Purification and Partial Characterization of Seven Glutathione S-Transferase Isoforms from the Clam Ruditapes gecussatus

UMR 1112 INRA-UNSA, Laboratoire Réponse des Organismes aux Stress Environnementaux, Faculté des Sciences, Université de Nice-Sophia Antipolis, Nice, France.
European Journal of Biochemistry (Impact Factor: 3.58). 10/2002; 269(17):4359-66. DOI: 10.1046/j.1432-1033.2002.03141.x
Source: PubMed


This paper deals with the purification and the partial characterization of glutathione S-transferase (GST) isoforms from the clam Ruditapes decussatus. For the first step of purification, two affinity columns, reduced glutathione (GSH)-agarose and S-hexyl GSH-agarose, were mounted in series. Four affinity fractions were thus recovered. Further purification was performed using anion exchange chromatography. Seven fractions, which present a GST activity with 1-chloro-2,4-dinitrobenzene (CDNB) as substrate, were collected and analyzed by RP-HPLC. Seven distinct GST isoforms were purified, six of them were homodimers, the last one was a heterodimer consisting of the subunits 3 and 6. Kinetic parameters were studied. Results showed that isoforms have distinct affinity and Vmax for GSH and CDNB as substrates. The catalytic activity of the heterodimer isoform appeared to be a combination of the ability of each subunit. The immunological properties of each purified isoform were investigated using three antisera anti-pi, anti-mu and anti-alpha mammalian GST classes. Three isoforms (3-3, 6-6 and 3-6) seem to be closely related to the pi-class GST. Both isoforms 1-1 and 2-2 cross-reacted with antisera to pi and alpha classes and the isoform 5-5 cross-reacted with the antisera to mu and pi classes. Subunit 4 was recognized by the three antisera used, and its N-terminal amino acid analysis showed high identity (53%) with a conserved sequence of an alpha/m micro /pi GST from Fasciola hepatica.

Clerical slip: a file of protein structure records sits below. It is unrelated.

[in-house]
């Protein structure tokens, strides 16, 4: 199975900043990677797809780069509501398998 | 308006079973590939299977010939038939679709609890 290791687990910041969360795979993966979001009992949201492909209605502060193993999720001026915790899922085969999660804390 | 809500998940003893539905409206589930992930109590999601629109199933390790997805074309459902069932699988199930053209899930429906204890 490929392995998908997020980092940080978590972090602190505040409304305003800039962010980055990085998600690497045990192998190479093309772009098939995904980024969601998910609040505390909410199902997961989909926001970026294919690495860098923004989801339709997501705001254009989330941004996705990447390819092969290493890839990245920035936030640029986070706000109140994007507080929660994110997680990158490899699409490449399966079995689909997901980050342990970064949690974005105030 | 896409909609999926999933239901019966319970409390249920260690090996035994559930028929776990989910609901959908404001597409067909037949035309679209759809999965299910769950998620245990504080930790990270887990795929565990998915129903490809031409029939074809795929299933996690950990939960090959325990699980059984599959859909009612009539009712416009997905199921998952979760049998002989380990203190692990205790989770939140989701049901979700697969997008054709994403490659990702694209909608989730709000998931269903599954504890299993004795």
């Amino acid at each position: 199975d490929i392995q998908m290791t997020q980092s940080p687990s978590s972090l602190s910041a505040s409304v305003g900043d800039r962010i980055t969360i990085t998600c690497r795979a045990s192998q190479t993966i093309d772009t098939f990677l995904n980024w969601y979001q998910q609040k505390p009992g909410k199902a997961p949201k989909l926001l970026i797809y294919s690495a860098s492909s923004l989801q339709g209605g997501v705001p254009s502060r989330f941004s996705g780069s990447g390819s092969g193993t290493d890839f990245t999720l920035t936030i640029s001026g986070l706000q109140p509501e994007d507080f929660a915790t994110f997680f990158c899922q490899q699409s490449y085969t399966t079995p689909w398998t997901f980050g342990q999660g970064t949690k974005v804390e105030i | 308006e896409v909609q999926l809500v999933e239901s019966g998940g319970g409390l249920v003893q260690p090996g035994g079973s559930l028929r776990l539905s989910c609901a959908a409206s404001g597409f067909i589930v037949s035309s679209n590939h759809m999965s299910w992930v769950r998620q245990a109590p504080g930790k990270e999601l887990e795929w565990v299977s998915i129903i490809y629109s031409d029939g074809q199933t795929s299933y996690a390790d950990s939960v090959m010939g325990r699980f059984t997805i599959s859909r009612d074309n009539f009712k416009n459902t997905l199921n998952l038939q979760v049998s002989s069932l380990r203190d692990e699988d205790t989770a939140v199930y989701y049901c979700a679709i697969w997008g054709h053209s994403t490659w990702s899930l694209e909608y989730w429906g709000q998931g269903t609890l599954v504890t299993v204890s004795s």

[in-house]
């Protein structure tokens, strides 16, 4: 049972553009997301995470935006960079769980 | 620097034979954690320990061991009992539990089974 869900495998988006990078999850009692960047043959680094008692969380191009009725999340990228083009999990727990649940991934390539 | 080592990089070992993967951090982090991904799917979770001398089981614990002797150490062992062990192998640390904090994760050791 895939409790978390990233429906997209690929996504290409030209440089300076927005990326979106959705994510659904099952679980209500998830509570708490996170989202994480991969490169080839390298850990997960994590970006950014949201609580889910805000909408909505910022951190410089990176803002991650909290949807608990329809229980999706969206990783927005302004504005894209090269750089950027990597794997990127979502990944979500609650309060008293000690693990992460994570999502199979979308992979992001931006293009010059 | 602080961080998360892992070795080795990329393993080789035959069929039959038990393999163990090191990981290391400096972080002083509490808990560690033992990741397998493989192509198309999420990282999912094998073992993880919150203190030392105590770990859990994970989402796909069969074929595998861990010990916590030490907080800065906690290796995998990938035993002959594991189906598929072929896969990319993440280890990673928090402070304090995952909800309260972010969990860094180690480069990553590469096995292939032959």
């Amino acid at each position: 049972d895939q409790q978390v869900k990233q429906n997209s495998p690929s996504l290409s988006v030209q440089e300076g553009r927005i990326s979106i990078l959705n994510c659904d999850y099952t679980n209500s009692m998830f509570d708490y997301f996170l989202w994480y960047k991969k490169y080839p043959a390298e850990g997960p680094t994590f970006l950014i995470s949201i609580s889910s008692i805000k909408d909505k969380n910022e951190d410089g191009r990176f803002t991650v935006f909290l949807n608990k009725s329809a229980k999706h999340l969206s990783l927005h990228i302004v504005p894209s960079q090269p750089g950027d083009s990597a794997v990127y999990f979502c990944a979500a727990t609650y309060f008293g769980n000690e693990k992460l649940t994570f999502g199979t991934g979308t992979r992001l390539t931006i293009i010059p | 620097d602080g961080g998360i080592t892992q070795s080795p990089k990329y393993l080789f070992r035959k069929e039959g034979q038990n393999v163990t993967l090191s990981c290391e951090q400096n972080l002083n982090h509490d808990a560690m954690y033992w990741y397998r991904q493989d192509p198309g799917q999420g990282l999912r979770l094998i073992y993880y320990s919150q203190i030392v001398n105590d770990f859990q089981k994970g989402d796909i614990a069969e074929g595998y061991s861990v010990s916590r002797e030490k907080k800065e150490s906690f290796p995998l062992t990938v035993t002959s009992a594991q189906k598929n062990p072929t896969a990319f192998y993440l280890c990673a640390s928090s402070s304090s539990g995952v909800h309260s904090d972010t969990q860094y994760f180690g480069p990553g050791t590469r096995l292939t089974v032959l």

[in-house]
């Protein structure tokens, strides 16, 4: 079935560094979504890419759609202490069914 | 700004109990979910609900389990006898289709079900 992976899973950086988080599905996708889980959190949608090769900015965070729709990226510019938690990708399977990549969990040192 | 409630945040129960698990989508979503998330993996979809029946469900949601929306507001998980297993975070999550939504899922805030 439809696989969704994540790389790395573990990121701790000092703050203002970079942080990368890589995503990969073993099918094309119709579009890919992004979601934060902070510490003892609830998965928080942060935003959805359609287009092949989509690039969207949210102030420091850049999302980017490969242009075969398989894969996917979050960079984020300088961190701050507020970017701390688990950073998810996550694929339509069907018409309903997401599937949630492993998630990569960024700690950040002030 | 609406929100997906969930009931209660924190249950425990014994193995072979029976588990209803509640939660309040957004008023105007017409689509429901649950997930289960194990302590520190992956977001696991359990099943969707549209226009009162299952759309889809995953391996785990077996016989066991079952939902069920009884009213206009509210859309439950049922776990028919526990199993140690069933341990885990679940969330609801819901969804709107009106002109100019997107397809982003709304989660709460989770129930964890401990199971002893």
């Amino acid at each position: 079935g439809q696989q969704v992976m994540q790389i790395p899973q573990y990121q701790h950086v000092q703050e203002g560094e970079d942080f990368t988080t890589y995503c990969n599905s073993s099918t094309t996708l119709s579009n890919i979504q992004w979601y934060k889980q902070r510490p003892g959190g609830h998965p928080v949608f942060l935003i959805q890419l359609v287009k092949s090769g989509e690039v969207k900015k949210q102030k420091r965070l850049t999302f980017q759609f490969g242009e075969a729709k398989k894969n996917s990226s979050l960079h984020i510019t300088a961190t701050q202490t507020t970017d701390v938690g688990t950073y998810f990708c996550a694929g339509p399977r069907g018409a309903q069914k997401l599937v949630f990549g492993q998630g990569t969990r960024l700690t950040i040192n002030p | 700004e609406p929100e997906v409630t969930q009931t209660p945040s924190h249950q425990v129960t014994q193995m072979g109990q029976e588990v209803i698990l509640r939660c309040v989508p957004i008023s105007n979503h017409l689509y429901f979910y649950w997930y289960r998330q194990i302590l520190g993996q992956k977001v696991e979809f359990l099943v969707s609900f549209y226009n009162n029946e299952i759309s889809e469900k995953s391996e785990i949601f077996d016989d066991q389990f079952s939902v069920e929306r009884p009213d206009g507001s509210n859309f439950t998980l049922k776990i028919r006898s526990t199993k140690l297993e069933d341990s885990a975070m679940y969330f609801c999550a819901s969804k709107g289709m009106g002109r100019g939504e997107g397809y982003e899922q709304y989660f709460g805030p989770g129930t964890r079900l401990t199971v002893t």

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    • "They have been identified and characterized in such diverse species as Haliotis discus discus (Wan et al., 2008), Hyphantria cunea (Yamamoto et al., 2007), Anopheles gambiae (Ranson et al., 2001), Xenopus laevis (Carletti et al., 2003), and white leghorn chicks (Hsieh et al., 1999). In addition, a number of GSTs have been purified and biochemically characterized (Tomarev et al., 1993; Fitzpatrick et al., 1995; Hoarau et al., 2002; Yang et al., 2003). Though plenty of studies have demonstrated the xenobiotic detoxification activity of GSTs, studies on immunomodulatory properties of GST members are scarce. "
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